IDEAS home Printed from https://ideas.repec.org/
MyIDEAS: Login to save this article or follow this journal

Do state corporate income taxes reduce wages?

  • R. Alison Felix

Amid falling revenues and impending budget shortfalls, state policymakers must find ways to increase revenue, cut spending, or both. At the same time, they must develop policies that attract or keep businesses and jobs. Some policymakers may consider raising corporate tax rates because it avoids directly taxing workers who are already suffering the effects of this recession. But as states reevaluate their current tax policy, it is important to consider the effects of each tax component. One important question is: Who will bear the burden of the taxes? ; State corporate income taxes are complex, and thus the answer to this question is far from obvious. Many believe that the state corporate tax structure is highly progressive because the corporate capital taxed is owned disproportionately by wealthy individuals. In today's economy, however, the burden of the corporate tax may have shifted to consumers or labor, resulting in a less progressive tax structure. ; Research has shown that in some cases labor bears a substantial weight of the corporate tax. While this burden has fluctuated over time, the relationship between corporate taxes and wages has been consistently negative. In other words, higher corporate taxes are typically associated with lower wages. ; Felix examines the impact of state corporate taxes on wages. She shows that corporate taxes reduce wages and that the magnitude of the negative relationship between the taxes and wages has increased over the past 30 years. She also finds that state corporate taxes have a larger negative effect on more highly educated workers.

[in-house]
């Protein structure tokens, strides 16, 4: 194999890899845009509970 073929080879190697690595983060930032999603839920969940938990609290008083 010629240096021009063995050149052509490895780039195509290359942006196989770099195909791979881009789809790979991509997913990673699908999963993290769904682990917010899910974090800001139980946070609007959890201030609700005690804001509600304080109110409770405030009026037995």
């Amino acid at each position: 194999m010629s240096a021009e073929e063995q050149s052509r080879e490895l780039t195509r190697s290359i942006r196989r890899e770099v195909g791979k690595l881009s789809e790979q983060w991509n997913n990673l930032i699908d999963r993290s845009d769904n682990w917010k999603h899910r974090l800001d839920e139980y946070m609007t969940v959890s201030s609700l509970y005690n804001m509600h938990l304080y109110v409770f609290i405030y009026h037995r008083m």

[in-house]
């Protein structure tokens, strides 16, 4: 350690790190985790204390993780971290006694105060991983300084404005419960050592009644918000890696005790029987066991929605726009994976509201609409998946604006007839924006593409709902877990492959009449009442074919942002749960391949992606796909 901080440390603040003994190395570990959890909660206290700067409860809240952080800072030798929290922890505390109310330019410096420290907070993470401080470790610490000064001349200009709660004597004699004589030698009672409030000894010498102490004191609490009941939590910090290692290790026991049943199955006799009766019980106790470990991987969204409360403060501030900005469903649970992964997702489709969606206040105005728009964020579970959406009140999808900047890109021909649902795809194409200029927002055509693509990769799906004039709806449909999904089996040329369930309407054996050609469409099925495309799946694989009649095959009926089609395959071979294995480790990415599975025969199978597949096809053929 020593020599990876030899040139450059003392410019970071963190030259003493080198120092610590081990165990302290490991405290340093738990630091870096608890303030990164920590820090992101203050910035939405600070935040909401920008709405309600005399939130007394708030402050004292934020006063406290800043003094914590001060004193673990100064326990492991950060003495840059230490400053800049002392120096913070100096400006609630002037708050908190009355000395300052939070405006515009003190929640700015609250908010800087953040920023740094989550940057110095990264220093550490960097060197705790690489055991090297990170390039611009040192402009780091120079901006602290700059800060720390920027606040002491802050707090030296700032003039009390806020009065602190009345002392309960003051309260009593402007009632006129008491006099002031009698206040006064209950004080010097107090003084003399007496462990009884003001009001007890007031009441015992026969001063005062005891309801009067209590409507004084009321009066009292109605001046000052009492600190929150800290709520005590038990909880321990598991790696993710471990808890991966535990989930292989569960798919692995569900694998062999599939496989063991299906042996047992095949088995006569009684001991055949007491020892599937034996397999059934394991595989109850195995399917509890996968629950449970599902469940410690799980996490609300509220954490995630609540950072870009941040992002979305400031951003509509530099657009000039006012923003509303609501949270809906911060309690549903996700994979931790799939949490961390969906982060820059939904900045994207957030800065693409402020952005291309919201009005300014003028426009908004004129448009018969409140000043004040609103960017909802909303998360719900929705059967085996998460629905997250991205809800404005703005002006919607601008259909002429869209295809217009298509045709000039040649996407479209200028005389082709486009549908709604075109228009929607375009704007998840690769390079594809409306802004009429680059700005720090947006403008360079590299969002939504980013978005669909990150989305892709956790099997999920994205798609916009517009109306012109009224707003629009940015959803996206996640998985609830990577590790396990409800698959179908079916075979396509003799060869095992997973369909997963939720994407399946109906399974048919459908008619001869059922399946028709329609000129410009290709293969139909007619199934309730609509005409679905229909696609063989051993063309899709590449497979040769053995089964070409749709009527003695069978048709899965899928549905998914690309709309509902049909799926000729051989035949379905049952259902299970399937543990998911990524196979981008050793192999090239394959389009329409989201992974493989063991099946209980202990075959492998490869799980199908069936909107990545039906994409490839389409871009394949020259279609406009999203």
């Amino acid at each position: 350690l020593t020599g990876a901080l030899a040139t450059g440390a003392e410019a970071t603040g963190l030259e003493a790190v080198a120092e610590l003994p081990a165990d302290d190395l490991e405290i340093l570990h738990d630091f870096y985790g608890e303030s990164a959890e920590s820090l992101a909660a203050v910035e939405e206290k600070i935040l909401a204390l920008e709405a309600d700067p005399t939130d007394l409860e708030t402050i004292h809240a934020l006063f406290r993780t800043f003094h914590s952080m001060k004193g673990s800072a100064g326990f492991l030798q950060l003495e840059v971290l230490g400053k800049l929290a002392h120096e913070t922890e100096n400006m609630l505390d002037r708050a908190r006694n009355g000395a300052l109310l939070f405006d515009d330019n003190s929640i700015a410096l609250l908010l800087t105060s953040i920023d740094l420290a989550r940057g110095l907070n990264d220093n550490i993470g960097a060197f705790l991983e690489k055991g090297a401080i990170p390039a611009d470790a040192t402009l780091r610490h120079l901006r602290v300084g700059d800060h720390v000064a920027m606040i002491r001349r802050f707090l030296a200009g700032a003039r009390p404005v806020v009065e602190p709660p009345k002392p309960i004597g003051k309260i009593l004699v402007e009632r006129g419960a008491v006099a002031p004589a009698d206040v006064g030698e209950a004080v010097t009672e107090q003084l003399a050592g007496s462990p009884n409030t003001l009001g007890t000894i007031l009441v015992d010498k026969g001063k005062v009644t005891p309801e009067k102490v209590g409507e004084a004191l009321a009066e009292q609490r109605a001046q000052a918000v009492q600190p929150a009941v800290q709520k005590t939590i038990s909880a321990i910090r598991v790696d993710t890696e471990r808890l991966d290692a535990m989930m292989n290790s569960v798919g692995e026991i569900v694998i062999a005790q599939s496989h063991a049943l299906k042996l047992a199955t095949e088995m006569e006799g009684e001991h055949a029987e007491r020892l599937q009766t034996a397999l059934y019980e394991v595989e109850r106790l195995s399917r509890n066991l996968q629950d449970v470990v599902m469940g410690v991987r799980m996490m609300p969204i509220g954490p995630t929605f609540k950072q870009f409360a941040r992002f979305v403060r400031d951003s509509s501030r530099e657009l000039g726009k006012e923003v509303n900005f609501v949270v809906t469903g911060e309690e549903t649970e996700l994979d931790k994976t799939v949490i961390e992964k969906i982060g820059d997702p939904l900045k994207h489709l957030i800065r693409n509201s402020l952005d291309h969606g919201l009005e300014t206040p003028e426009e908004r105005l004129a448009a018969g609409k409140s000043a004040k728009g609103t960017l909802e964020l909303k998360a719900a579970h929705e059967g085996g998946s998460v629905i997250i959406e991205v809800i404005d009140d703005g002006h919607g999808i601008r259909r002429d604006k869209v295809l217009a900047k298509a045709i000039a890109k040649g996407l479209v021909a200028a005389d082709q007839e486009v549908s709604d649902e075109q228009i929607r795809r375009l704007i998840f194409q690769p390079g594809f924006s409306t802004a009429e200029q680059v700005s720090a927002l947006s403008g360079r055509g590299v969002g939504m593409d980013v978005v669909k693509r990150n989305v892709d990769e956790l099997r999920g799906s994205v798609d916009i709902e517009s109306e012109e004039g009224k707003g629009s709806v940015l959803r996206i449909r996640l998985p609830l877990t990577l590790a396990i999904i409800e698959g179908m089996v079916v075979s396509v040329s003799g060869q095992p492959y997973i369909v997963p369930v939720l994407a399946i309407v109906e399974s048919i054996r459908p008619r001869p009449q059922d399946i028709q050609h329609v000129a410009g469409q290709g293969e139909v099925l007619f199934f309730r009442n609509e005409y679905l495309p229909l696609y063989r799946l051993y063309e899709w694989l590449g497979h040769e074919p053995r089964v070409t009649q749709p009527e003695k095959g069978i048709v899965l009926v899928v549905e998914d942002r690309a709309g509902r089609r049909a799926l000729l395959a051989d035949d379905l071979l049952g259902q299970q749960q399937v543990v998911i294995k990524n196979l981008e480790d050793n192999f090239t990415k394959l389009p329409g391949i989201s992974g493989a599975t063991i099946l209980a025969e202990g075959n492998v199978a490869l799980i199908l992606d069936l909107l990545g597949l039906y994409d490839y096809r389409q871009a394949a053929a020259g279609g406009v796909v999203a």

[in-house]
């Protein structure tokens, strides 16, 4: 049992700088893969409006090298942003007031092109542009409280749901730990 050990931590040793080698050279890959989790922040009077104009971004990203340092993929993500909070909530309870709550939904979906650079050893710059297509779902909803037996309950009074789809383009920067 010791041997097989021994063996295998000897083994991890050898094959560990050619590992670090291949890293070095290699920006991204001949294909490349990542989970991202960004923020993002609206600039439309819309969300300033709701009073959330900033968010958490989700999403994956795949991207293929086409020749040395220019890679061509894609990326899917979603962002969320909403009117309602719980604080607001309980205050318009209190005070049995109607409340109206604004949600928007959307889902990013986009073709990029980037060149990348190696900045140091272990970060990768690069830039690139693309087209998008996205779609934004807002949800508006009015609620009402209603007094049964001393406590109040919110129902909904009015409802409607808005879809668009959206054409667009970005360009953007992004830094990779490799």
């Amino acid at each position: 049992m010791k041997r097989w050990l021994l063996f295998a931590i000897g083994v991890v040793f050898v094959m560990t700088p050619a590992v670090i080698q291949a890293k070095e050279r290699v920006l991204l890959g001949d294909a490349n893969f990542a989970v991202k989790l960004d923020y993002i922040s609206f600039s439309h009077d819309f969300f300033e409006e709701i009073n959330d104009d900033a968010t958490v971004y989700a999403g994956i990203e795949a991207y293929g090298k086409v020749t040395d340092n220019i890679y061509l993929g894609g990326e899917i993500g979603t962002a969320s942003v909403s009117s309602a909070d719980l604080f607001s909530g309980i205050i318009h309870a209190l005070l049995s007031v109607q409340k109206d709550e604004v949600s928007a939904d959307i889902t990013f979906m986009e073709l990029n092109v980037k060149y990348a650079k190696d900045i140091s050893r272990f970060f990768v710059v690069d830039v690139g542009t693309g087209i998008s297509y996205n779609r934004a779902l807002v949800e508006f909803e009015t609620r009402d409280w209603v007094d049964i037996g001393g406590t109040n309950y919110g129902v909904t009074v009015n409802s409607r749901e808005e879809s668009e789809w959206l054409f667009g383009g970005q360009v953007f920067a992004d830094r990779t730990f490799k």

If you experience problems downloading a file, check if you have the proper application to view it first. In case of further problems read the IDEAS help page. Note that these files are not on the IDEAS site. Please be patient as the files may be large.

File URL: http://www.kansascityfed.org/Publicat/EconRev/PDF/09q2felix.pdf
Download Restriction: no

Article provided by Federal Reserve Bank of Kansas City in its journal Economic Review.

Volume (Year): (2009)
Issue (Month): Q II ()
Pages: 77-102

as
in new window

Handle: RePEc:fip:fedker:y:2009:i:qii:p:77-102:n:v.94no.2
Contact details of provider: Postal: One Memorial Drive, Kansas City, MO 64198
Phone: (816) 881-2254
Web page: http://www.kansascityfed.org

More information through EDIRC

Order Information: Email:


No references listed on IDEAS
You can help add them by filling out this form.

This item is not listed on Wikipedia, on a reading list or among the top items on IDEAS.

When requesting a correction, please mention this item's handle: RePEc:fip:fedker:y:2009:i:qii:p:77-102:n:v.94no.2. See general information about how to correct material in RePEc.

For technical questions regarding this item, or to correct its authors, title, abstract, bibliographic or download information, contact: (LDayrit)

If you have authored this item and are not yet registered with RePEc, we encourage you to do it here. This allows to link your profile to this item. It also allows you to accept potential citations to this item that we are uncertain about.

If references are entirely missing, you can add them using this form.

If the full references list an item that is present in RePEc, but the system did not link to it, you can help with this form.

If you know of missing items citing this one, you can help us creating those links by adding the relevant references in the same way as above, for each refering item. If you are a registered author of this item, you may also want to check the "citations" tab in your profile, as there may be some citations waiting for confirmation.

Please note that corrections may take a couple of weeks to filter through the various RePEc services.

This information is provided to you by IDEAS at the Research Division of the Federal Reserve Bank of St. Louis using RePEc data.